Several houses in Mahdia, Region Eight were yesterday morning under water after a night of heavy rain flooded sections of the community.
When contacted yesterday midday, Chairman of the Potaro-Siparuni region, Bonaventure Fredricks said that while the waters have already started to recede, the regional administration will continue to monitor the situation.
According to Fredricks, though the heavy rainfall was the main factor in the floods, issues of overburdened streams and creeks as well as blockages caused by sediment from surrounding mining activity also contributed to yesterday’s floods.
This, he said, resulted in roadways in some parts of Mahdia being covered in water that was approximately four feet deep; an estimated 500 homes were also affected and road access to the airstrip cut off. A mechanic shop was inundated by waters which reached three feet.
“About six to eight houses were flooded and the airstrip road is still inaccessible but we are hopeful that by night the water will recede enough to allow access,” Fredricks added.
Parts of the road going to Princeville have reportedly been washed away while a roadway at Tiger Creek in the vicinity of Sam Silly Hill is under seven feet of water.
One resident who spoke to Stabroek News said he woke up around 4 am yesterday to find water in his house and car.
“The water was really high this morning man; the bridge was covered but I see they try a thing with it so that it can be used…we home here did not suffer that much but I saw some people’s fence and toilet wash away by the water,” he shared.
Yesterday’s flooding was not the first for Mahdia in recent years, as May 2016 had presented a similar situation when heavy rainfall compounded by a broken tailings pond in a nearby mining area caused flash flooding. As a result of this, residents in the low-lying areas of Mahdia were asked to relocate to higher ground.
The warnings of the Regional Administration it would seem were ignored by the residents, Fredricks said, before adding that the only thing they can do is once again issue the same warning and hope that it is adhered to in the wake of yesterday’s flood.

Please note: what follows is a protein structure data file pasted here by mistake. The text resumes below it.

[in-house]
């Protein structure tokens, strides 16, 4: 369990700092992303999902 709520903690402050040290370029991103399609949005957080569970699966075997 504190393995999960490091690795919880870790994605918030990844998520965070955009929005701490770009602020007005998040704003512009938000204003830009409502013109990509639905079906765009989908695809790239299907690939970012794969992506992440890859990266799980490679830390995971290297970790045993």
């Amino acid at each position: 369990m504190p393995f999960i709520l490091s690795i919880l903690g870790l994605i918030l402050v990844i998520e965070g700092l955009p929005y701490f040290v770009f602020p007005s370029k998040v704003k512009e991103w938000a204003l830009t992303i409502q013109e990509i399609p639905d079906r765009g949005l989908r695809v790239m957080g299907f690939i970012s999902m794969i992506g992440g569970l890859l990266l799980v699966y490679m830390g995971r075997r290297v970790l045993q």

“This has been happening to us here for some years and we had asked people to relocate but they seem not to make any move,” he said.
The Chairman also related that though the Civil Defence Commission (CDC) has been notified of the situation, he is confident that the situation can be handled by the regional administration.
Nonetheless, the CDC under the leadership of Retired Colonel, Chabilall Ramsarup is said to be on the alert and prepared for any emergencies that may arise.
In addition to this, the Region is also looking to undertake emergency drainage works to relieve the condition as it continues to monitor the situation.
Meanwhile, Minister of State Joseph Harmon during yesterday’s post-Cabinet briefing said the government is aware of the situation and at that time was awaiting a situation report from the CDC as well as its proposed action plan.
“We are looking at that situation, as you know we have a national watch on weather and all emergencies are being done by the CDC. They will give us a situation report and their reaction to it. We will see what information comes out but what I can tell you is that the CDC has prepositioned supplies from the CDC in some of these areas, Mahdia being one and Orinduik being the other so that if anything happens in those area that needs heavy lifting, there is what we call pre dumping or a forward logistics base established where initial response can occur,” he added.
Additionally, the Minister noted that both the CDC and the Guyana People’s Militia have engaged residents in communities across Guyana in in first-responder training, which would help alleviate the potential burden that could fall on the CDC during a disaster.
“There are persons who are residents in these communities that they provide training in first response, first aid response to persons who are affected by flooding or fire or any such thing so that they can be on the ground and respond very quickly and so that all would be needed thereafter is supplies to be brought to affected communities,” Harmon shared.